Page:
Something About Harry
<< Spark Online
With the upcoming release of the fifth book in the Harry Potter series by J.K. Rowling and the November opening of the movie based on the first title "Harry Potter and the Sorcerer's Stone," the cauldron is being stirred once again.
Just what is all the hype about this boy wizard and what is a Christian to think? The books have been banned in several schools, criticized in churches and volumes have been written on both the good and evil in the Harry Potter books.
Calvin English professor Gary Schmidt, himself an author of several children's books, suggests that there are three basic charges that critics are bringing up against the books. In an article for "Christian Home and School" magazine he wrote, "One is that the book is full of hate..A second charge is that the books are brutal, particularly because Harry's parents are cruelly murdered..The third charge-and I suspect the one at the core of the uproar-is that Harry Potter books promote an interest in witchcraft."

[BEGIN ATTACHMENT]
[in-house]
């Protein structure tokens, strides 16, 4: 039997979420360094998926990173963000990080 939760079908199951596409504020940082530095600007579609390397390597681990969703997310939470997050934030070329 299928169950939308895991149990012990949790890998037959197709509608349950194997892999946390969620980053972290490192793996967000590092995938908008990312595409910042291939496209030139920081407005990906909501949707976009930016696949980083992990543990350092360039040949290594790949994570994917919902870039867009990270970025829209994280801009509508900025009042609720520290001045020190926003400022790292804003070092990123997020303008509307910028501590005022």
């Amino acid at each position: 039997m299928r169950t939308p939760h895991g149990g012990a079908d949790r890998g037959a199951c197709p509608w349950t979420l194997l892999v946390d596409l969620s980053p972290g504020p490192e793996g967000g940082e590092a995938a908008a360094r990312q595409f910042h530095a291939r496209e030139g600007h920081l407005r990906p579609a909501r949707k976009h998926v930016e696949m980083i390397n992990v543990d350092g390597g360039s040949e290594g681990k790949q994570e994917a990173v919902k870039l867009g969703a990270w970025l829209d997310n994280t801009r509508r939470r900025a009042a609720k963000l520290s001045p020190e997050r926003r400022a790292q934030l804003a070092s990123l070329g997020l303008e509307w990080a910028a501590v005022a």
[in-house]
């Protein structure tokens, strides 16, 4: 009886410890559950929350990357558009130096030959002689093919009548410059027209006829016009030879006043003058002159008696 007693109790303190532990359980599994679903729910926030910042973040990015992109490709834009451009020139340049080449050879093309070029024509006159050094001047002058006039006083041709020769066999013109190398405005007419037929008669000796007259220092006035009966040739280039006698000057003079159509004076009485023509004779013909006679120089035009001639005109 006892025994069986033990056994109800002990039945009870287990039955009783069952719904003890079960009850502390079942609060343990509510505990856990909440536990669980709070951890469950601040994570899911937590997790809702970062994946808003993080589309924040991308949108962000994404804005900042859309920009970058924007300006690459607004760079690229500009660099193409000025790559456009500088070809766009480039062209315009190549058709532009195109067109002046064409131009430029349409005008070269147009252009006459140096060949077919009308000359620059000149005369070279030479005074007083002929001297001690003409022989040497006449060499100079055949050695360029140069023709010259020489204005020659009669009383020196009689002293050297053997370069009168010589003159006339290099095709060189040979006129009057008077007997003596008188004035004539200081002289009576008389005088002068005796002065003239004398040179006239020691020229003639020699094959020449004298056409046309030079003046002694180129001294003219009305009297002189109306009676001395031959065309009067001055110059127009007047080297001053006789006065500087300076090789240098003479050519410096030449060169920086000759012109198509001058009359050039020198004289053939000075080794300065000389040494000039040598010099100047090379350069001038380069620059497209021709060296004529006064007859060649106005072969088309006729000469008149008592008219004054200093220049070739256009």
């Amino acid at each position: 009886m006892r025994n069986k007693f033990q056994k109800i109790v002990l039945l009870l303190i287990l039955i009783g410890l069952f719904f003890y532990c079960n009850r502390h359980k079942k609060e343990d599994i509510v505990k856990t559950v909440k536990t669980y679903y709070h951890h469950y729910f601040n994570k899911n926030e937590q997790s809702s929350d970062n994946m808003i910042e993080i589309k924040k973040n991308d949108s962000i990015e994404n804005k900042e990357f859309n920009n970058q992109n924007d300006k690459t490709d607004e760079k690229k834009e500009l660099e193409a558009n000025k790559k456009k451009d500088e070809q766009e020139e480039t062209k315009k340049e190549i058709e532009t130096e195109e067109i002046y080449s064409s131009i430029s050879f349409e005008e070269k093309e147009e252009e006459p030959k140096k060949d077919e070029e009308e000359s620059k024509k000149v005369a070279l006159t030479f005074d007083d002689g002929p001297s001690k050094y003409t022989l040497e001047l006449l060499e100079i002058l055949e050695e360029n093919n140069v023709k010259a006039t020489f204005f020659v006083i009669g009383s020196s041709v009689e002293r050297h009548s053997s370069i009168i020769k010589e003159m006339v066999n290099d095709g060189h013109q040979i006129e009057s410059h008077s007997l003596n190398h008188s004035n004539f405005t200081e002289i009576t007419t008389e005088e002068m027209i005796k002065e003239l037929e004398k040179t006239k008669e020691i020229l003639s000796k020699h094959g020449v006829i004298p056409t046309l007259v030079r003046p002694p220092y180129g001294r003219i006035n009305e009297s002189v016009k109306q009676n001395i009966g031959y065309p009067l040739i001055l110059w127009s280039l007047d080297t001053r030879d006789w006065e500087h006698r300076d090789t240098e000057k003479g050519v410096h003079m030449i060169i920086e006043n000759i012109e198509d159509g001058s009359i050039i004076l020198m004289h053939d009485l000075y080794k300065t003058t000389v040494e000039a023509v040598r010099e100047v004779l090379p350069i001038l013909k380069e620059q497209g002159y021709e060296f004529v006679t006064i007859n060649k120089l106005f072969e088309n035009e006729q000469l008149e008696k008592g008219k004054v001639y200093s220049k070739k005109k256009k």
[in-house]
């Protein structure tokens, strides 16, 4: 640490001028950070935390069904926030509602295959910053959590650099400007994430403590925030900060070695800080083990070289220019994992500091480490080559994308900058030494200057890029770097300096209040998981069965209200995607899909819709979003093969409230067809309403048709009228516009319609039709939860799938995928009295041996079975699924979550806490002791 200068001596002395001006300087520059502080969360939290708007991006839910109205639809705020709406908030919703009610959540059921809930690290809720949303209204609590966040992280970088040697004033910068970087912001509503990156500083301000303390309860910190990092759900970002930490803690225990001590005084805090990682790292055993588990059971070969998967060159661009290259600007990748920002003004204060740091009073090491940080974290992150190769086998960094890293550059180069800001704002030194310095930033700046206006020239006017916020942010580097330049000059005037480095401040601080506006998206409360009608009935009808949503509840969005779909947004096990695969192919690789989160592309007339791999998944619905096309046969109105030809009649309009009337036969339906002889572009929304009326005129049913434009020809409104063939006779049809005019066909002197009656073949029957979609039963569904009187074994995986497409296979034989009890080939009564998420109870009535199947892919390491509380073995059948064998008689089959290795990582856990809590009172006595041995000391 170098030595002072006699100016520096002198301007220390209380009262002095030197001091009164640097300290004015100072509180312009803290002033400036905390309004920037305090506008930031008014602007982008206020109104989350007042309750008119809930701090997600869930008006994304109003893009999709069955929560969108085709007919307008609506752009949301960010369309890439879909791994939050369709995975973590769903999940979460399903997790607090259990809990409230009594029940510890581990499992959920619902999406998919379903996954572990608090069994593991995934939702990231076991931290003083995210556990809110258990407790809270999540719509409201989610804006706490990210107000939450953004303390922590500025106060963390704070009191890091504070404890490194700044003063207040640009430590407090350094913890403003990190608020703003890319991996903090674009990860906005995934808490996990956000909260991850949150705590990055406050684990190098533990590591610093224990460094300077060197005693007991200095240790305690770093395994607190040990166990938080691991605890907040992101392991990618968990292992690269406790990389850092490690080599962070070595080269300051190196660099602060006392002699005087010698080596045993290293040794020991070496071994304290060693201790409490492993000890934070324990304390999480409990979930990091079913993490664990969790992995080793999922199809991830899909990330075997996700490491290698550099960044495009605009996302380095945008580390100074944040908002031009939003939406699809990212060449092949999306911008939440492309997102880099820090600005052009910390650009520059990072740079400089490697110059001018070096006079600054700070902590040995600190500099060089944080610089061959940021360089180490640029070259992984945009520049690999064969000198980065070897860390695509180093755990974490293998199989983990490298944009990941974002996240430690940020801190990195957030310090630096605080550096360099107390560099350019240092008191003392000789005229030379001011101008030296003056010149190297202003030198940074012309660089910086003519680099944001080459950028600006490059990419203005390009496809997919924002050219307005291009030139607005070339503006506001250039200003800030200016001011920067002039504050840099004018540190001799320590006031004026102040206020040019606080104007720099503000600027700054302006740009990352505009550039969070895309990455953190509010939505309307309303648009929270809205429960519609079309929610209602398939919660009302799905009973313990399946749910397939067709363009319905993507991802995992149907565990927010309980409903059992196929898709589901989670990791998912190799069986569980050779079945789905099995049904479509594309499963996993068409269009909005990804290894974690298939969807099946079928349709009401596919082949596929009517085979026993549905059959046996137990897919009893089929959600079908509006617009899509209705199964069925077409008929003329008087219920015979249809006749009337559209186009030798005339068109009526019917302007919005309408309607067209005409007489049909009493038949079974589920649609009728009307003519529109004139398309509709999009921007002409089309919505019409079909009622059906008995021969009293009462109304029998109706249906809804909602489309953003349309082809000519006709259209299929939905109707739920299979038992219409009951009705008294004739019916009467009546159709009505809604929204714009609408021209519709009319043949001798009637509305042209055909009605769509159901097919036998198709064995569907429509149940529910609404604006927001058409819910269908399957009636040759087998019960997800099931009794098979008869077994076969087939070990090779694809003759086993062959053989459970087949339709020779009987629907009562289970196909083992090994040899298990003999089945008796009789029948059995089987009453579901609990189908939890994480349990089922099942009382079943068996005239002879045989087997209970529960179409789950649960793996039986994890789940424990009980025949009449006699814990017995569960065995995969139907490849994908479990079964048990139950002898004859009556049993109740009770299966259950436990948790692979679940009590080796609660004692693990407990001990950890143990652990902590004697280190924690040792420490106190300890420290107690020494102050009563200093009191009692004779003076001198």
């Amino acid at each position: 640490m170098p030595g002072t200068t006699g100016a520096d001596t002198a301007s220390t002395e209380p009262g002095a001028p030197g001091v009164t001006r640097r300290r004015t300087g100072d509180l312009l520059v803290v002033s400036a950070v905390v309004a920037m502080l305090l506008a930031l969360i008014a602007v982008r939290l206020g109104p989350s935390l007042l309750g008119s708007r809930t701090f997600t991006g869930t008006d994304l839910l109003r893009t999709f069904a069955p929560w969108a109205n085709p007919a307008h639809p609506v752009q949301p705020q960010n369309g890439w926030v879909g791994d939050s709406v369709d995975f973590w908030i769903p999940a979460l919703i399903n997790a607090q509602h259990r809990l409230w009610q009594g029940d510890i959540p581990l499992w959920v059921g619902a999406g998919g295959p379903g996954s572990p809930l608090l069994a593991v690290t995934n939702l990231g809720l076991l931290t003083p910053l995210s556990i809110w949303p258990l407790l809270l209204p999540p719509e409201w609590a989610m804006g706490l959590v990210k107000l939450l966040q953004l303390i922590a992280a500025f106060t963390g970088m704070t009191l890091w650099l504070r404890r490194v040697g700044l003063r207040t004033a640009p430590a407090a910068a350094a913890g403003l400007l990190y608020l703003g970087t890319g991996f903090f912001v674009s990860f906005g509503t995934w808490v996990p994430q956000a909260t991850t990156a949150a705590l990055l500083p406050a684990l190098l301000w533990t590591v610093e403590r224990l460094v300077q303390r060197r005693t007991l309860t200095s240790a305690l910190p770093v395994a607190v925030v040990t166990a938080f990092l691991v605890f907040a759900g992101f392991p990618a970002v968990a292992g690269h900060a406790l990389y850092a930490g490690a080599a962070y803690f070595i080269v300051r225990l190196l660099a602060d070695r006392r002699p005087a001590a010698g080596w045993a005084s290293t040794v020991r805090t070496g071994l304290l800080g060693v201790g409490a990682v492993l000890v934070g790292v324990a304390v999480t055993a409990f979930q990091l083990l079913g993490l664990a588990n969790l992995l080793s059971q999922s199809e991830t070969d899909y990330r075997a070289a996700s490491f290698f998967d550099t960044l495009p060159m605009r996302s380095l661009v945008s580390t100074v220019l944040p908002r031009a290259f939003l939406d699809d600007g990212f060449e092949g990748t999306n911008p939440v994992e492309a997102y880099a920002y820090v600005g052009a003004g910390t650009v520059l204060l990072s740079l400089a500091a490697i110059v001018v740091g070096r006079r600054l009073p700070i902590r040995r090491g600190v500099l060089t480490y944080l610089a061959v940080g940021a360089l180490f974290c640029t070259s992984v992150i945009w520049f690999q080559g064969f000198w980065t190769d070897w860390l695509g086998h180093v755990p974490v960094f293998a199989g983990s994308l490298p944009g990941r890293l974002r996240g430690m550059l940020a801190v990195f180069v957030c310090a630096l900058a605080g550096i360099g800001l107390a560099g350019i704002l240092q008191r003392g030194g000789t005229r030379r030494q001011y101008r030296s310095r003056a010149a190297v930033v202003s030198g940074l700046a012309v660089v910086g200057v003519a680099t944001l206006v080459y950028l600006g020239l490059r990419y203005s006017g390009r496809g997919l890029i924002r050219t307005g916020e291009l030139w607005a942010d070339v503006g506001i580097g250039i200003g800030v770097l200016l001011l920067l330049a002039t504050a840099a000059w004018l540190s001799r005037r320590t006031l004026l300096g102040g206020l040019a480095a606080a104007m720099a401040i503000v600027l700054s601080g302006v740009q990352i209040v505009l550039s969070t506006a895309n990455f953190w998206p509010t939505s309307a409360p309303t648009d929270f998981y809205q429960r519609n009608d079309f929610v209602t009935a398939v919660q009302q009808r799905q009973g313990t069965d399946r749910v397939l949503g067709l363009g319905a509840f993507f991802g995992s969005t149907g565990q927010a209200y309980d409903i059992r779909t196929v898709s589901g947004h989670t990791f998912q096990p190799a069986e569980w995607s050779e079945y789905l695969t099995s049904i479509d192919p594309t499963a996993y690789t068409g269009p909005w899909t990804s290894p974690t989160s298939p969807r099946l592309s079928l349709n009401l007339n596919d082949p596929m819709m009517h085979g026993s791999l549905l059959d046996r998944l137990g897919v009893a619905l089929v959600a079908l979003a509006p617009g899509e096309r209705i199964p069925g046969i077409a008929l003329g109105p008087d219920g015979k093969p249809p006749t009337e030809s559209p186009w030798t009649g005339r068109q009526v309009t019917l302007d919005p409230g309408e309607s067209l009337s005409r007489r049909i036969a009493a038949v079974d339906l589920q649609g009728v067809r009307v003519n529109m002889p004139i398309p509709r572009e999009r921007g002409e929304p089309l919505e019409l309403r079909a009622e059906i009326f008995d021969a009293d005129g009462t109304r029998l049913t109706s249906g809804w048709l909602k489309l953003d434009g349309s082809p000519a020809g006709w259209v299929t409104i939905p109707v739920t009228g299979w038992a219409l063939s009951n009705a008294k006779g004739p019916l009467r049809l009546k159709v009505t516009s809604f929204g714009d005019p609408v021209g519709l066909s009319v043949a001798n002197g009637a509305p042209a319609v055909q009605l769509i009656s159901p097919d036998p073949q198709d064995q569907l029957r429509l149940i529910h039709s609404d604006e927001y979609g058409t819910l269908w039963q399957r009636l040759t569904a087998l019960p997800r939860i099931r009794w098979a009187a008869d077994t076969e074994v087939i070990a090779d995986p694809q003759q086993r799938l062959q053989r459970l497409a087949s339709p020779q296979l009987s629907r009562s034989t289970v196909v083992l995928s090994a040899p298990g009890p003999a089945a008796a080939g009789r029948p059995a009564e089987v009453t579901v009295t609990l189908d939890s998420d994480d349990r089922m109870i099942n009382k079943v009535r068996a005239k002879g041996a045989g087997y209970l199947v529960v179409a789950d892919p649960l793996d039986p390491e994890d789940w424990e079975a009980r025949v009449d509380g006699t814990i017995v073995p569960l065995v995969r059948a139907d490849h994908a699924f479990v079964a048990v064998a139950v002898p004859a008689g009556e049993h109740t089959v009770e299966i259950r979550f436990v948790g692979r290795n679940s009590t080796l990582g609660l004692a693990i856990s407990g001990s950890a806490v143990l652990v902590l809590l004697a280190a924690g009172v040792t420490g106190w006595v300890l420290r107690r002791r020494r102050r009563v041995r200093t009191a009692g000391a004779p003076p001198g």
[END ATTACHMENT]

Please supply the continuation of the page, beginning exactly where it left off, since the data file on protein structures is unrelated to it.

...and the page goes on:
Yet, no other book or series has gained such immediate success as these with all four volumes spending months on the New York Times bestseller list. Sales of the books top 48 million since the introduction of the first book in 1997. Last summer readers, young and old alike, eagerly anticipated the release of the fourth book, "Harry Potter and the Goblet of Fire," by waiting in line at bookstores across the country for the midnight distribution and anticipation for the fifth in the series is building. The books have been published in nearly 40 languages and Harry Potter merchandise-video games, clothing, school supplies, backpacks-is everywhere.
It is exactly this kind of success that should make one wonder, say Kevin Washburn '88 and his wife, Julia, who together publish "Make Way for Books," a newsletter created to inspire and educate others in the field of children's literature.
"It's troubling to us that these books have become such huge sellers," says Julia Washburn. "It seems unnatural that a child who doesn't read much would suddenly become a voracious reader finishing a 700 page book in just a day or two. It seems like a great way for Satan to get a hold of young lives."
That's the stance the Washburns took in their November 1999 issue of "Make Way for Books." "We have read the first two books in the series and have chosen to read no more," they wrote.
So what is it that is so appealing about this young Harry that attracts both children and adult readers?